Veteran CPA firm marketer Katie Tolin had posted an article on the need for a social marketing audit in a LinkedIn group I manage a while back and I just spotted it (yeah, I know, my bad).
I commented there with some specific recommendations and thought I'd share them here with you, too. Here's what I wrote, slightly modified for this blog...
I think it's important for the marketing departmant to have their arms around who in the organization is doing what online (only relevant to the org, of course) and to help those individuals learn the best, most effective ways to interact on the Interwebs.
Knowing where people "are" is a good start, but we (as their marketing educators and supporters) want to help them focus their efforts and be aware of signs of true success so they become increasingly encouraged when they occur.
The signs can be quite subtle and might go unnoticed!
In Chapter 6 of my book, as part of planning social-media use in the first place, I recommend taking baseline measurements as early in the (any) marketing process as possible, and then identifying very specific objectives as part of an individual's role in increasing his or her—and ultimately the firm's—visibility.
Side note: For the individual versus company promotion trade-off, you might like to see my blog post "Why Social Media Rock Stars Are Good For Your Firm." (Sometimes CPA- or law-firm partners get frustrated about the attention an individual "supposedly representing the firm" starts getting when their online visibility increases. This article helps explain to those partners why they should encourage the individual "fame" and not squelch it.)
As the marketing audit article says, the audit isn't just about assessing where we stand at the moment, but this is an important part of ascertaining success when you're using multiple channels to market.
You can rarely truly know exactly where a lead is generated anymore (unless it's from a specific campaign) and that's OK. We are looking for overall growth. This is all the ROI that you'll need.
To accurately assess growth later, I recommend taking these broad baseline measurements now:
- number of current clients
- revenue (average and standard deviation)
- revenue change % year over year
- client longevity (length of stay with the firm)
- frequency of client interactions
- frequency of transactions (purchases)
- number of clients lost per month, quarter, or year
- number of new clients per month, quarter, or year
PLANNING AND GOALS
Then it's wise to plan for the right types of outcomes from online interaction. Some very specific sample objectives (besides the obvious $ in the door) might be:
- Increase retweets and mentions (by anyone) related to [practice topic] from [baseline #] to [goal #] by [date]
- Obtain [#] retweets and mentions by target personas including peers and thought leaders in the specialty (i.e., Get on their radar. Knowing exactly who they are in advance is best.) by [date]
- Receive at least [#] unsolicited invitations from trade organizations to speak or write by [date]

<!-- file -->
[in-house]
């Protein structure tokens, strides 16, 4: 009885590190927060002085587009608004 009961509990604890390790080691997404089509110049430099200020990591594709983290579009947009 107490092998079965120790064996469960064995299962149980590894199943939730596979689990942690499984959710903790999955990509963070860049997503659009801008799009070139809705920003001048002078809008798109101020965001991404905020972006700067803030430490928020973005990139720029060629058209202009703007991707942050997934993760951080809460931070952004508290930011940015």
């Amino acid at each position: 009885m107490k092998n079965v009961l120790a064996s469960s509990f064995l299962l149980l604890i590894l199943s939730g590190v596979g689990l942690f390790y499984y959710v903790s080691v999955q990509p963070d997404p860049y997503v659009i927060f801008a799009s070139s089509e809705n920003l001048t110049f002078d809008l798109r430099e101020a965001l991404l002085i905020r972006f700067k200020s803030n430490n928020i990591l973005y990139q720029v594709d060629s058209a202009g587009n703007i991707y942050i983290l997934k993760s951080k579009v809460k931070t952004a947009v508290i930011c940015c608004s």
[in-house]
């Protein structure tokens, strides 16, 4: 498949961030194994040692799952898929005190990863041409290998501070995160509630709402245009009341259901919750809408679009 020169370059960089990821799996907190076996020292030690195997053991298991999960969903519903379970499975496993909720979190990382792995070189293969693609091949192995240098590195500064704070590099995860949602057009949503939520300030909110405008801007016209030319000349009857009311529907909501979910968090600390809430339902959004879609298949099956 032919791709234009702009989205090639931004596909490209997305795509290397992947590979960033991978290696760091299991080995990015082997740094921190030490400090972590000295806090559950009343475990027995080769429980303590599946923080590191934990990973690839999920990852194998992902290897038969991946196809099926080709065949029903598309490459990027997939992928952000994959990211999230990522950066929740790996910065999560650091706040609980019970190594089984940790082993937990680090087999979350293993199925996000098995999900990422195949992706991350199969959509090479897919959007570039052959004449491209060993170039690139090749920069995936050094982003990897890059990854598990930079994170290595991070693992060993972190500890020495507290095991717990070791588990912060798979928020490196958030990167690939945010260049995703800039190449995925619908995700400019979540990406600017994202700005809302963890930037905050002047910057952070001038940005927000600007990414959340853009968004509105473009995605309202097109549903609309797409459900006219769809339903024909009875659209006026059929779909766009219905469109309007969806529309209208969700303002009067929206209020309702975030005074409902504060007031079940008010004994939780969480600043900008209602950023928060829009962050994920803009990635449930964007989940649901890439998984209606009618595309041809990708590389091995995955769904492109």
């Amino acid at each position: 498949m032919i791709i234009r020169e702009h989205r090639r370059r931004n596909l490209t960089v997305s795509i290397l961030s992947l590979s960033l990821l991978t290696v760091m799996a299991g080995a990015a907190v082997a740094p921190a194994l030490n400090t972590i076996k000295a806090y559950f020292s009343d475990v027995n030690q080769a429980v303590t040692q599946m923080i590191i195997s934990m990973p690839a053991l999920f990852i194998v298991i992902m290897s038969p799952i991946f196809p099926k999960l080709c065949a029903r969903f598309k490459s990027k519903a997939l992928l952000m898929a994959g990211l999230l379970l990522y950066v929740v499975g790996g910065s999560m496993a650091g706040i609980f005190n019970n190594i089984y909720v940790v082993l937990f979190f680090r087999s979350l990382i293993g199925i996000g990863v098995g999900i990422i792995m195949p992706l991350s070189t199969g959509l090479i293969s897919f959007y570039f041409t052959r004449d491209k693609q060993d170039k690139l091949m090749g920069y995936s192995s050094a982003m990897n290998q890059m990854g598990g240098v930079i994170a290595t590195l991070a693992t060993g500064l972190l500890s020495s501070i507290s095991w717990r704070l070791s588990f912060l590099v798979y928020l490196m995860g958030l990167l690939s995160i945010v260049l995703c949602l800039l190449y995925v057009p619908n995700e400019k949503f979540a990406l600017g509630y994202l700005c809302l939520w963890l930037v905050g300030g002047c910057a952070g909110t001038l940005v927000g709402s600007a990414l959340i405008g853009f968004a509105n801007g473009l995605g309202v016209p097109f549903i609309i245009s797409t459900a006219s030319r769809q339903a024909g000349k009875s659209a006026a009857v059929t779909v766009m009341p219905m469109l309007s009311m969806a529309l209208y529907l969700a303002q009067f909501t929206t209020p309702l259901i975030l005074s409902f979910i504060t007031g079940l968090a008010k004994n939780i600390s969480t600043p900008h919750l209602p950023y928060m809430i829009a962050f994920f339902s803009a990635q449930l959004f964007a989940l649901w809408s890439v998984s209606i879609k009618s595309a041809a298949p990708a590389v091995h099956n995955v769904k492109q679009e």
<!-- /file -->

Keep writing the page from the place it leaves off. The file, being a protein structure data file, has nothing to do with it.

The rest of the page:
- Earn [#] appearances as media “expert” in [publication or station] by [date]
- Receive [#] questions or requests for advice from [define personas] every [frequency]
- Build up to [#] of [define persona] Twitter (or blog) followers (or subscribers) by [date]
- Move [# define persona, or specific names] from digital to personal conversations by [date]
These are very attainable goals with social marketing. Having goals like this (rather than just "tweet often") might help reshape how you or your colleagues are using social-media tools.
TRACKING WORTHWHILE THINGS
I also think it's important to track the right things. Just # of followers or visits or likes or RTs is pretty useless. I like the marketing department (or individual) to keep track of mentions:
- Where did it appear?
- Who said it?
- Was it positive? Y/N
- What was said? Categorize the nature of the comment and keep a clip file.
- Was the mention about a particular practice, department, or person?
- Did the mention include reference to your content or website? If so, to what specific content or page?
- Who responded and how fast? You may want to keep the response in a clip file, too.
Ultimately, we're looking for an increase in mentions that are positive and made by increasingly influential people in the right spaces.
Sound like a lot of work? Maybe. No one ever said marketing was easy! Also, what do you want from a basically free marketing channel?
You don't have to do any of these things to be successful...you might luck out.
But if you're not having success, or if you really want to ensure it, you've got to be able to recognize it when it happens. Like I said, social marketing success can be very subtle, but never confuse that subtlety with lack of importance to you and your organization. It's similar to—and deeply tied to—the level of subtlety and importance as your brand. And it merits the same level of forethought and attention.
These days, our brands are often defined by our most recent interactions.